MxDwn.com review of The Melvins' The Bride Screamed Murder
Keep on Screamin’, Lady
The Melvins are a wonder. They’ve been at if for over 20 years and with The Bride Screamed Murder, their 20th LP (or so), they’ve given us one of the best of their discography. These guys don’t usually do staid and steady; they take detours and experiment. On 2009’s Chicken Switch they recruited friends to remix their brand of sludgy, chunky metal and it was turned into nearly unlistenable noise. Here they return to form with new originals and an epic cover of The Who’s “My Generation.”
Album opener “The Water Glass,” is a bizarrely awesome thrasher that turns into a call-and-response march halfway through. It seems a suitable starting point for a band who have done whatever they wanted. They started in Washington alongside Nirvana and rode the wave to Lollapalooza, but with album titles like Prick, Stoner Witch (both ‘94) and Electroretard (’01), a record deal with Atlantic just wasn’t their destiny. With Mike Patton and Ipecac Records, however, they’ve found a new home where their creative whims aren’t questioned.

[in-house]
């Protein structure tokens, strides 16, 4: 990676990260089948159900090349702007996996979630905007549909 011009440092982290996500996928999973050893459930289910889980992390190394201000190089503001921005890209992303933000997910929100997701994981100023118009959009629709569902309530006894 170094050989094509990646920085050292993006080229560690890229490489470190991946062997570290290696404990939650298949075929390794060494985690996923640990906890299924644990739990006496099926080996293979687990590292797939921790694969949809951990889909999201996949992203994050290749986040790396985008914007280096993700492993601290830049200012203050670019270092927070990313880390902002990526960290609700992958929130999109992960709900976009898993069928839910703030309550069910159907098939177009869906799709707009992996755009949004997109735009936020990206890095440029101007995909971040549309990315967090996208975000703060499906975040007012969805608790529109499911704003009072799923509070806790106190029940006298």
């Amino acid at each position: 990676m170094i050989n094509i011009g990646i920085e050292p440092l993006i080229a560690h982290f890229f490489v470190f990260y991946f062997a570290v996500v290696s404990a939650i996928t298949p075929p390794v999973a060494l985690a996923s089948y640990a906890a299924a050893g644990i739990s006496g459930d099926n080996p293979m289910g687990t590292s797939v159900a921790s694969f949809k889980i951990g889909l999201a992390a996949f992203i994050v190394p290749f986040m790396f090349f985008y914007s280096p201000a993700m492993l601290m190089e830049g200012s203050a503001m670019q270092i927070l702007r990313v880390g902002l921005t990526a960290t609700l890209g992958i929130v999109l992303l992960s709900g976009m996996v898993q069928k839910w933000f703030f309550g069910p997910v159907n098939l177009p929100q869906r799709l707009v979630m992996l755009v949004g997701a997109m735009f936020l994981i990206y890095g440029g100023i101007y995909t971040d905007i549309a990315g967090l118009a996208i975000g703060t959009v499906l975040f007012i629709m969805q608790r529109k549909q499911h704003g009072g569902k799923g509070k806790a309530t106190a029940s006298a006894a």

Traditionally, The Melvins have elicited comparisons to the likes of Black Flag, Black Sabbath, Dead Kennedys and The Stooges, and “Evil New War God” churns and burns like the best stoner metal around. The funny and funky presence of an off-kilter cowbell does this song good, a hint that it’s not all long hair and headbanging. They’re into moments of dark silence with dramatic builds and crashes, and with standout “I’ll Finish You Off” their haunting, pounding metallics are accented nicely by an organ that’d fit right in at the Addams Family estate.
The whopping seven-and-a-half-minute version of Pete Townshend’s anthem sounds nothing like the original. It starts out very slowly with spare drums and a low, crunchy guitar before the choral vocals of “People try to put us down” comes in. For a song that was honest-to-goodness radical and poignant for a moment in time, covering it needs to be taken seriously and the Melvins do, which is a relief. The whole album is a relief, frankly. With the state metal’s in, the old weirdos who started it all need to drop gems like this on the heads of hardcore’s youth.
An upstate country boy who was Johnny HighSchool, went to an expensive liberal arts college and took about 20 English classes, went to graduate school in Oregon for a couple years then came back to the Empire state and tried to pass as a city boy for a minute. Now I'm Philly and I love it.